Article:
Food Safety Overhaul Passes Senate
The FDA Food Safety Modernization Act, which has been stalled in the Senate for more than a year due to influential agribusiness interests, overhauls 70 years of antiquated laws and poor record of inspections by regulators. The bill, backed by a who's who of consumer and industry organizations, requires high-risk producers to be inspected much more frequently, vests the FDA with recall authority and sets rigorous standards for food safety at farms and factories.It is not uncommon for many peanut butter factories, spinach fields and egg farms to go without an FDA inspection for five to 10 years. Under existing law, the agency also lacks power to mandate recalls of contaminated foods; it can only ask companies to withdraw their products voluntarily.
"Everyone who eats will benefit from this historic legislation," said Michael Jacobson, executive director of the Center for Science in the Public Interest, a consumer advocacy group that has prodded Washington to update food safety laws for more than a decade. "Preventing contamination in the first place is paramount to reducing the health care and economic costs that are caused when unsafe food makes people sick."
Every year, more than 300,000 Americans end up in the hospital and nearly 5,000 die from foodborne illness -- the result of about 76 million illnesses spawned by contaminated food. According to the Centers for Disease Control, that's despite the fact that the food supply in the United States is one of the safest in the world.
"Powerful economic interests blocked reform in the past, but with recent food scares getting scarier, these interests finally agreed to compromise legislation," Michele Simon, a health policy expert and author of Appetite for Profit: How the Food Industry Undermines Our Health and How to Fight Back, told Consumer Ally.
A September survey of 1,700 scientists who work with the FDA and the U.S. Department of Agriculture revealed the majority of them believe public health has been harmed by practices that defer to business interests. The survey, by the Union of Concerned Scientists, showed that at least a quarter of government employees have personally experienced corporate pressure on their agency to either withdraw or significantly modify actions designed to protect consumers.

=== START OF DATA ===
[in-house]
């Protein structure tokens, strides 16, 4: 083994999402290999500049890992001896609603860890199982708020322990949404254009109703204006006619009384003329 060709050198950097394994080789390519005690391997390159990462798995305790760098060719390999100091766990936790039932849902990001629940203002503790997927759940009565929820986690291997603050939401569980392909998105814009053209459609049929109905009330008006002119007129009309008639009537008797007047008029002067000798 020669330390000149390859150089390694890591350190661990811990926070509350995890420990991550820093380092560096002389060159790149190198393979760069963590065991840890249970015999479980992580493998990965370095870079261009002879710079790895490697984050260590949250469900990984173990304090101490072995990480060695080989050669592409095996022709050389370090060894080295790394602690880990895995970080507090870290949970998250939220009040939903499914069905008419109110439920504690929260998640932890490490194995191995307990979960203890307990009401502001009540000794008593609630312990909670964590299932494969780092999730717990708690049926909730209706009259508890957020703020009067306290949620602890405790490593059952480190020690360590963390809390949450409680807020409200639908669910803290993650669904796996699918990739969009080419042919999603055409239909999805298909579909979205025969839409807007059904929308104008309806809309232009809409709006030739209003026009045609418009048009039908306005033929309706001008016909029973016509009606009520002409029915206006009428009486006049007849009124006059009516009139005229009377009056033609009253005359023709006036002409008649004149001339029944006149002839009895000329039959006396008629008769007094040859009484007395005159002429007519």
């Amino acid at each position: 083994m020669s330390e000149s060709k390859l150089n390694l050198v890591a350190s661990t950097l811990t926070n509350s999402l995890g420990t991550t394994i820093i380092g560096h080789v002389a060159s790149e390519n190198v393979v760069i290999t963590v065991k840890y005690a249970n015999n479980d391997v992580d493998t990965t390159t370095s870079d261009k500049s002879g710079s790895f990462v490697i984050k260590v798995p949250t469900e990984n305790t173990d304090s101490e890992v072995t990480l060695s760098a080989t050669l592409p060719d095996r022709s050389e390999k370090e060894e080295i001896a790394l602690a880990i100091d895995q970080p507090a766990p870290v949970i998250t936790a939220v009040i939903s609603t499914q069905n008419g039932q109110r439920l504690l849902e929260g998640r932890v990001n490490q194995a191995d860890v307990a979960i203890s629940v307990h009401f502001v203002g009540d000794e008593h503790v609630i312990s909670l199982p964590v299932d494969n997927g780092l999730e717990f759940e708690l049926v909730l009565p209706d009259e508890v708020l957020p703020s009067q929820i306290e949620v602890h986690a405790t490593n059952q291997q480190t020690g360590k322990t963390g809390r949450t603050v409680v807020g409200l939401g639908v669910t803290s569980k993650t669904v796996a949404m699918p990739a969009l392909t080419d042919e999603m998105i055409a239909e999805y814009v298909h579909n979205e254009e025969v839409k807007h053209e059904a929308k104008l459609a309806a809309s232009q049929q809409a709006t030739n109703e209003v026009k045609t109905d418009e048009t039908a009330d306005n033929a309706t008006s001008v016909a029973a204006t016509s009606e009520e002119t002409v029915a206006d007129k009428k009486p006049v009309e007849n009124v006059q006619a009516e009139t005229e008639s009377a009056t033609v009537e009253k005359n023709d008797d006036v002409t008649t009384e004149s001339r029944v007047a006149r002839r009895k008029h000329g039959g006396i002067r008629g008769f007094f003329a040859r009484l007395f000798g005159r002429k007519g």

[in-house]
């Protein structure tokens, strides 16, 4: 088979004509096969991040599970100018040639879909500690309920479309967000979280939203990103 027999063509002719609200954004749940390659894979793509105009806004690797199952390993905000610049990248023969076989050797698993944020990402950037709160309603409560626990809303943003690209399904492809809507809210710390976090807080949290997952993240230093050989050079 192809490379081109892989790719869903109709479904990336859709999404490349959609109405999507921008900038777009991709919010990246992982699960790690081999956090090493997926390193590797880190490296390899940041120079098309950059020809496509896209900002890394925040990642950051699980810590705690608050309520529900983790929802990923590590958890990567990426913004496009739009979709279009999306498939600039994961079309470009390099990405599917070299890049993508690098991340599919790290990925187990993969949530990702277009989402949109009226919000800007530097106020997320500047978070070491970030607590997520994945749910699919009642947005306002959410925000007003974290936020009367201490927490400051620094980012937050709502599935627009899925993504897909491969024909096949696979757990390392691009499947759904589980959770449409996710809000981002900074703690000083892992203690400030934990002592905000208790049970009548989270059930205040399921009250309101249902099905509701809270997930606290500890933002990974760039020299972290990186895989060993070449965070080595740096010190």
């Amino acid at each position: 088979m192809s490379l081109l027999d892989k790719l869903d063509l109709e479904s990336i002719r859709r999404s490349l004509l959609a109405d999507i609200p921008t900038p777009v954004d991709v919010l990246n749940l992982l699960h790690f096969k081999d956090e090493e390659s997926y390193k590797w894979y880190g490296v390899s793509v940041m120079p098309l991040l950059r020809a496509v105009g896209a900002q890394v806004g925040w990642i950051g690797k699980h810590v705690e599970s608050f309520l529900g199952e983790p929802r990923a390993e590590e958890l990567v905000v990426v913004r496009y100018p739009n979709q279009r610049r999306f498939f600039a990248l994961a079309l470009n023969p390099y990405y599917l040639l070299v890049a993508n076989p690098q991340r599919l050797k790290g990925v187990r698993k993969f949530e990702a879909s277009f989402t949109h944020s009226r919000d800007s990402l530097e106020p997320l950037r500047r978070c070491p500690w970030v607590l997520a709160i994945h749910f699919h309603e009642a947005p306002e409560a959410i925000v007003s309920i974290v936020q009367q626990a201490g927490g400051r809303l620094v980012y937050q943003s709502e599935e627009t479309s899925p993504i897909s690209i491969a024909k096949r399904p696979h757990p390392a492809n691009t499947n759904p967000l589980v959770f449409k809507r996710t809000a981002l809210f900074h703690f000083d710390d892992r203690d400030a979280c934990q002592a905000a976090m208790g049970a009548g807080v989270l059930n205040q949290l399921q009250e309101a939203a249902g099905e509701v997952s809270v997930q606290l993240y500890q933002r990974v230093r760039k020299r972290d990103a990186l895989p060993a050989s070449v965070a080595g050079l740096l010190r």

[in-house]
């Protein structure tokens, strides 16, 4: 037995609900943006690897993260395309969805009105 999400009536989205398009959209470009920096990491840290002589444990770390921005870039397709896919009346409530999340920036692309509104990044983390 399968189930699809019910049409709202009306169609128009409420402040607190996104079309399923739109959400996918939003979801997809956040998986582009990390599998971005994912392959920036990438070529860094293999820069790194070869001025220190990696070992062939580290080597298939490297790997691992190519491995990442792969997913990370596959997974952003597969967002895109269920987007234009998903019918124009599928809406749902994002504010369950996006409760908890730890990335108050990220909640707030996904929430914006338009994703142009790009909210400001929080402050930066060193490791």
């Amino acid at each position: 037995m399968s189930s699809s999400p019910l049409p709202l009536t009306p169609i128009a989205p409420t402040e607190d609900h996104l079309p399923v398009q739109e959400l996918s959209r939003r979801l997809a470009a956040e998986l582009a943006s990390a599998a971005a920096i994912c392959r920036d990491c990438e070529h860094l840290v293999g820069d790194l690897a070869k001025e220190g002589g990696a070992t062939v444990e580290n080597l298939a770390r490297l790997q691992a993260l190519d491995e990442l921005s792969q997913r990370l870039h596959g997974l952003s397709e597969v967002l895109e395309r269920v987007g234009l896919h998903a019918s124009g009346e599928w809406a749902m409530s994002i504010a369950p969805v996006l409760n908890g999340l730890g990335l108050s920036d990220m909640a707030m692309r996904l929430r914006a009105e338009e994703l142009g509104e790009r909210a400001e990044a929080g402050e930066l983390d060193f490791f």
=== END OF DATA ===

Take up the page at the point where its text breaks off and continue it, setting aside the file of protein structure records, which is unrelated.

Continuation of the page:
The total pricetag of foodborne illness in the U.S. is $152 billion a year, according to former FDA economist Robert Scharff, who released this analysis for the Produce Safety Project at Georgetown University.
In a sign that overhaul of food safety laws was near, a revamp of the FDA's legal authority and duties passed the House in July 2009, but has languished in the Senate since. In the 16-month period since the lower chamber approved the Food Safety Enhancement Act, companies have issued at least 85 recalls -- 14 of them nationwide -- and more than 1,850 consumers have been sickened, says the CSPI. Further, 42% of the recalls were due to salmonella and 38% to listeria, a study by the Consumer Federation of America showed.
Recent food recalls have included cheeses, cold cuts, tuna steak, romaine lettuce, alfalfa sprouts and, most notably, some 500 million eggs that sickened more than 1,500 people.
Earlier this year, a damning report by the Institute of Medicine and the National Research Council warned that the FDA's ability to spot threats to food safety and prevent outbreaks of foodborne illness is hampered by its inefficient use of limited resoruces and a reactive rather than proactive approach to addressing problems.
"Americans will continue to suffer from food illness, unless the FDA reevaluates their approach to food safety management," the report concluded.
More than 30 groups supported the bill, including the U.S. Chamber of Commerce; Consumer Federation of America; Consumer's Union; Food Marketing Institute; Grocery Manufacturers of America; National Restaurant Association; PEW Charitable Trust; Safe Tables are Our Priority (STOP); Sargento; and the U.S. Public Interest Research Group (US-PIRG).